On homeland security, which marches hand in hand with Iraq, Obama makes a few obvious promises, none of which are harbingers of change: heíll guard chemical plants and water supplies, help families unite in emergencies, and track nuclear waste. Laudable goals all and, as far as I know, theyíre already part of national homeland policy. Obama makes no reference whatsoever to the reason why we might need homeland security, something that was not on the political agenda ten years ago. Apparently weíre protecting these things against chimerical beings, without form or identity. Change? For a Democrat with a head buried deeply in the sands of denial, I donít think so.
Healthcare? Heíll nationalize it, an idea thatís old (think Hillarycare), so Iím still looking for change.
On faith, Obama assures us he has it, but I have to admit to being a bit worried about the company he keeps, given that his minister is an outspoken antisemite and black supremacist. Kind of makes you wonder about Obamaís own deeply held beliefs. This really isnít a change issue, unless you think itís a change to have a closet antisemite, black supremacist in the White House.
And how about the judiciary? Well, Obama doesnít really say. That is, he has no tab for ďjudiciary,Ē so you kind of have to guess. Considering that he supports unlimited abortion rights, and considering that, whether you support abortion or not, you have to concede (if youíre honest) that itís not a right hidden in the Constitution, one has to assume that he will advance judges who believe in creative Constitutional interpretation. As you know, I am someone who forces myself to be honest here, because Iím ambivalent about abortion. Iíve grown up believing in it, and I think there is a narrow place for it (which doesnít mean itís an alternative for birth control), and would hate to see it vanish entirely. Iím enough of a Constitutional purist, though, that I believe we should arrive at abortion rights (whatever they end up being) either through appropriate statesí rights action or through a national Constitutional amendment. The Supreme Courtís cheating in 1973 cheapened the Courts and the Constitution.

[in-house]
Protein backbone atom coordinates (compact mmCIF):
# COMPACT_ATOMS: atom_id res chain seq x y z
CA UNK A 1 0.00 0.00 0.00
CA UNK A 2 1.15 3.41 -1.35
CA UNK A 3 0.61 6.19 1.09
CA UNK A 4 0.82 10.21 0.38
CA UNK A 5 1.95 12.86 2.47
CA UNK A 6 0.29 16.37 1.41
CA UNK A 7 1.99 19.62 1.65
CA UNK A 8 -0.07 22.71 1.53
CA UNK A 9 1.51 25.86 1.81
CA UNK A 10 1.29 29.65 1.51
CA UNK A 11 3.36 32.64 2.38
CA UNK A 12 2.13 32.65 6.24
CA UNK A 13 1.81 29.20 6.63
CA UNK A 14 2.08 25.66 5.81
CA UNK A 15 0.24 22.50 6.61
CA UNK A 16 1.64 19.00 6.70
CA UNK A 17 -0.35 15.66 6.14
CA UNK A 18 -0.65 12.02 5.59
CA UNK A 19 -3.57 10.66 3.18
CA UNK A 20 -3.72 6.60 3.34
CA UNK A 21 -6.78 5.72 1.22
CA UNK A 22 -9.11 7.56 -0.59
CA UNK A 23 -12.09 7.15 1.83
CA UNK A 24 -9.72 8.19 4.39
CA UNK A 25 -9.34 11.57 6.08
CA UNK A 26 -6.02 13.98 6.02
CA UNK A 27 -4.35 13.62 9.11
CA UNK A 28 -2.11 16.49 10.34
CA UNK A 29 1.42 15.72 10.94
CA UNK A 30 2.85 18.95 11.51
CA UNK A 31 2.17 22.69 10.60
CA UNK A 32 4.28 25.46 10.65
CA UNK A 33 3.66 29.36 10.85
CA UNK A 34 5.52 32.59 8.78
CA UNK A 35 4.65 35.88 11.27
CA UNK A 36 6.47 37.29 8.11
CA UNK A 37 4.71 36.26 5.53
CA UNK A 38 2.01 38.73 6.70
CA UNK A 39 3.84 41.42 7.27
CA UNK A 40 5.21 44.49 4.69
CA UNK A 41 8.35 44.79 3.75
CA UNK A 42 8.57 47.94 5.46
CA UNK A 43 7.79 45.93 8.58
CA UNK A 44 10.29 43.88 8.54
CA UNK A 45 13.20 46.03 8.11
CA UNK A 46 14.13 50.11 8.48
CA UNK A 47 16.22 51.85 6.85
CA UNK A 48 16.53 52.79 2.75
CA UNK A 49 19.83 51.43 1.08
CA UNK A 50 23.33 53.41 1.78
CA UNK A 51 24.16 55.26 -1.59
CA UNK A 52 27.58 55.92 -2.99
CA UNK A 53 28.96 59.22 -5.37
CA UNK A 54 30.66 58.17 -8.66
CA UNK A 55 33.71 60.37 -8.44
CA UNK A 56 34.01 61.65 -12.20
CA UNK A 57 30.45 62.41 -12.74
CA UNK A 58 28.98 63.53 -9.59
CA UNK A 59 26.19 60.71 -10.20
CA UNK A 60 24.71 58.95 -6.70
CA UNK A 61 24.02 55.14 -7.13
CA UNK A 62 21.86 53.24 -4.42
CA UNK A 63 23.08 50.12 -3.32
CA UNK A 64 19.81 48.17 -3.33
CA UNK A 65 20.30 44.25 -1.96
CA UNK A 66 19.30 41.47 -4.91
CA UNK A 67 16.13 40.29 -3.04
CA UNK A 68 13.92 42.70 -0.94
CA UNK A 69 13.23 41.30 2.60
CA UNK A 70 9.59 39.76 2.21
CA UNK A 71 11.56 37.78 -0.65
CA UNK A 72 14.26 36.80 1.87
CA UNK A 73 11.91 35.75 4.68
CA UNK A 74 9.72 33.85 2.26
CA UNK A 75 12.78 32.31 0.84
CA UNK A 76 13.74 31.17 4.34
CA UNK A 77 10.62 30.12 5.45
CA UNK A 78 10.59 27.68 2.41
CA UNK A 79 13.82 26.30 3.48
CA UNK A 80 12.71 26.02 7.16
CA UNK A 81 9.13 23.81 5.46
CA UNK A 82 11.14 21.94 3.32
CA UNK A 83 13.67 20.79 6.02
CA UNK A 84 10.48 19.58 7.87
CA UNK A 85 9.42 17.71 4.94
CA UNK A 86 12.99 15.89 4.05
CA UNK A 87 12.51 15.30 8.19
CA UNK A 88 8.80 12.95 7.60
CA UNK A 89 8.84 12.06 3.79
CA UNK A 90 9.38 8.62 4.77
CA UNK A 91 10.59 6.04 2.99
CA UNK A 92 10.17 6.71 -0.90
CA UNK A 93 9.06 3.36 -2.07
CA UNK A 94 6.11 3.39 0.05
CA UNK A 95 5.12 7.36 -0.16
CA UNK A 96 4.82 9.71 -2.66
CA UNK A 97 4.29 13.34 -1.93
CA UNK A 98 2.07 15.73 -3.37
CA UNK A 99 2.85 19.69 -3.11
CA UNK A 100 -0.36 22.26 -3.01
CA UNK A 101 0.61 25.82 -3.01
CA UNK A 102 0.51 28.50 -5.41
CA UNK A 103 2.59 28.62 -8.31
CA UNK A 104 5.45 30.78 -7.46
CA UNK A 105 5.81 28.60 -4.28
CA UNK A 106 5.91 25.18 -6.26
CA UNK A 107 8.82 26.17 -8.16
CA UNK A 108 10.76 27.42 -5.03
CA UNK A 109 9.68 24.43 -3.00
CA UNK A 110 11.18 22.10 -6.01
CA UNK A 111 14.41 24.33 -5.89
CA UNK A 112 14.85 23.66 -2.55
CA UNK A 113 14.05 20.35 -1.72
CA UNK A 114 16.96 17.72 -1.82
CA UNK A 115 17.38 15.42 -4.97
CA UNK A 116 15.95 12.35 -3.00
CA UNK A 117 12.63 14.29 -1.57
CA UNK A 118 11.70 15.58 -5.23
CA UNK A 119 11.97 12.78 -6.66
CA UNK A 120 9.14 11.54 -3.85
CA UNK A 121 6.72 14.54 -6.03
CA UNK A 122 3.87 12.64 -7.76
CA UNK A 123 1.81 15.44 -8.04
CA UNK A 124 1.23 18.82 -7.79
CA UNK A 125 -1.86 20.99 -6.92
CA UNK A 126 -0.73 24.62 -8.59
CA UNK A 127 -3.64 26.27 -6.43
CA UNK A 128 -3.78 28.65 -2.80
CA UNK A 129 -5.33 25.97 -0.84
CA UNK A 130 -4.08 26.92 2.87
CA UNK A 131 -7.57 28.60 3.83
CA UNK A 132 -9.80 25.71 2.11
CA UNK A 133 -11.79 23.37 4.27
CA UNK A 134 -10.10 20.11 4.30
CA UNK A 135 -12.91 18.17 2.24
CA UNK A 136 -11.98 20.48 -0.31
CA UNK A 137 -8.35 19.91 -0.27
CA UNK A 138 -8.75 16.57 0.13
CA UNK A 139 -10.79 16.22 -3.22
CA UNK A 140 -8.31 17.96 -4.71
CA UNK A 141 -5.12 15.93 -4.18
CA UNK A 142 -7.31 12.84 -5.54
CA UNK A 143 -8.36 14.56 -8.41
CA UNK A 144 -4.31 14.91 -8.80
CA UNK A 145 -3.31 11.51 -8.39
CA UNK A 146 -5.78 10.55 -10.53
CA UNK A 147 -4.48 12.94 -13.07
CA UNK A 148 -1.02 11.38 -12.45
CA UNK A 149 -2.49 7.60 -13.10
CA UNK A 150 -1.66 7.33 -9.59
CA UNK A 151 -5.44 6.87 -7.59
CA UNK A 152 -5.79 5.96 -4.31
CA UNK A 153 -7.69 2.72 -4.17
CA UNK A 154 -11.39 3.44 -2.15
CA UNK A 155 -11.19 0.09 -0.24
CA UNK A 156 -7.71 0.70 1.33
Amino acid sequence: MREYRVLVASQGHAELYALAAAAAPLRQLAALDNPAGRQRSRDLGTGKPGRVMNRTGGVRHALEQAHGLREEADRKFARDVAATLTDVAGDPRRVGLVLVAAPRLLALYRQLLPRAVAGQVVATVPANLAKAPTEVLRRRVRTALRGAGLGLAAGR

Anyway, I didnít mean to go on for such a long time about Obama, but I truly donít see any ďchangeĒ in him, aside from the fact that his election, if it occurred, would change us over from a Republican to a Democratic administration, with all the accompanying ideological changes that would inevitably occur with such a shift. As far as I can see, the only differences he has from Hillary are that heís black and sheís white; heís male and sheís female; and heís an idiot when it comes to Iraq, while sheís a pragmatist. Oh, and heís quite possibly a closet black supremacist and antisemite, neither of which are labels I like to see near an American president.
So, if you can offer concrete reasons why Obama is a genuine agent for real change (as opposed to snarky comments or meaningless adulation), please use my comments section for that purpose. Otherwise, I still think Obamaís a stuffed shirt, with little to offer in any significant areas of government, except for a real chance to be profoundly, dangerously stupid when it comes to Americaís security. And if you canít offer any reasons, can you explain to me why everyone is jumping on the Obama bandwagon when heís precisely the same as the other candidates, only with even less experience than Hillary (who at least knows how to find her way around the West Wing). God knows, I never thought Iíd promote Hillaryís candidacy but, compared to the others, she looks less scary.